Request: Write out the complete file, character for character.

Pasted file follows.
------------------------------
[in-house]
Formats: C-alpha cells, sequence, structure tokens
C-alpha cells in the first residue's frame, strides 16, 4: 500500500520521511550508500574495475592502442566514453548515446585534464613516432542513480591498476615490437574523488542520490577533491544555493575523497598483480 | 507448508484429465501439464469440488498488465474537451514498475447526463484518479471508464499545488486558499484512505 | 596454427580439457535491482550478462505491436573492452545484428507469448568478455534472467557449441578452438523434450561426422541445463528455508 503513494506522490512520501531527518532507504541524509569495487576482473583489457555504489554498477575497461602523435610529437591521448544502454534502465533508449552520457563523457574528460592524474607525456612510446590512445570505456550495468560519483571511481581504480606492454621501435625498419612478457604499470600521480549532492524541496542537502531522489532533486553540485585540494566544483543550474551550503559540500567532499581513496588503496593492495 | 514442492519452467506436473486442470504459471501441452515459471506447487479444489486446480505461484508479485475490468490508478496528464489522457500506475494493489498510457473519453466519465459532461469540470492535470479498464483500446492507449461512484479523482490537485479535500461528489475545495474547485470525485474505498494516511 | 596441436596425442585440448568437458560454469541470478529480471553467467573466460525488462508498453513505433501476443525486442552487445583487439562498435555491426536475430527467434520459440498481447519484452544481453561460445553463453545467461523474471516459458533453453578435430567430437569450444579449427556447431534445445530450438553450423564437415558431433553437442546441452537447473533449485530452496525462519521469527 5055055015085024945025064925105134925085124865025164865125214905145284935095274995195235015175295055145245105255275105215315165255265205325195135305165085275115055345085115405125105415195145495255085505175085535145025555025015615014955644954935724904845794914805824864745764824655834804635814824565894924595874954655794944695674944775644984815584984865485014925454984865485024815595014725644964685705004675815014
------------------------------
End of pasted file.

[in-house]
Formats: C-alpha cells, sequence, structure tokens
C-alpha cells in the first residue's frame, strides 16, 4: 500500500520521511550508500574495475592502442566514453548515446585534464613516432542513480591498476615490437574523488542520490577533491544555493575523497598483480 | 507448508484429465501439464469440488498488465474537451514498475447526463484518479471508464499545488486558499484512505 | 596454427580439457535491482550478462505491436573492452545484428507469448568478455534472467557449441578452438523434450561426422541445463528455508 503513494506522490512520501531527518532507504541524509569495487576482473583489457555504489554498477575497461602523435610529437591521448544502454534502465533508449552520457563523457574528460592524474607525456612510446590512445570505456550495468560519483571511481581504480606492454621501435625498419612478457604499470600521480549532492524541496542537502531522489532533486553540485585540494566544483543550474551550503559540500567532499581513496588503496593492495 | 514442492519452467506436473486442470504459471501441452515459471506447487479444489486446480505461484508479485475490468490508478496528464489522457500506475494493489498510457473519453466519465459532461469540470492535470479498464483500446492507449461512484479523482490537485479535500461528489475545495474547485470525485474505498494516511 | 596441436596425442585440448568437458560454469541470478529480471553467467573466460525488462508498453513505433501476443525486442552487445583487439562498435555491426536475430527467434520459440498481447519484452544481453561460445553463453545467461523474471516459458533453453578435430567430437569450444579449427556447431534445445530450438553450423564437415558431433553437442546441452537447473533449485530452496525462519521469527 5055055015085024945025064925105134925085124865025164865125214905145284935095274995195235015175295055145245105255275105215315165255265205325195135305165085275115055345085115405125105415195145495255085505175085535145025555025015615014955644954935724904845794914805824864745764824655834804635814824565894924595874954655794944695674944775644984815584984865485014925454984865485024815595014725644964685705004675815014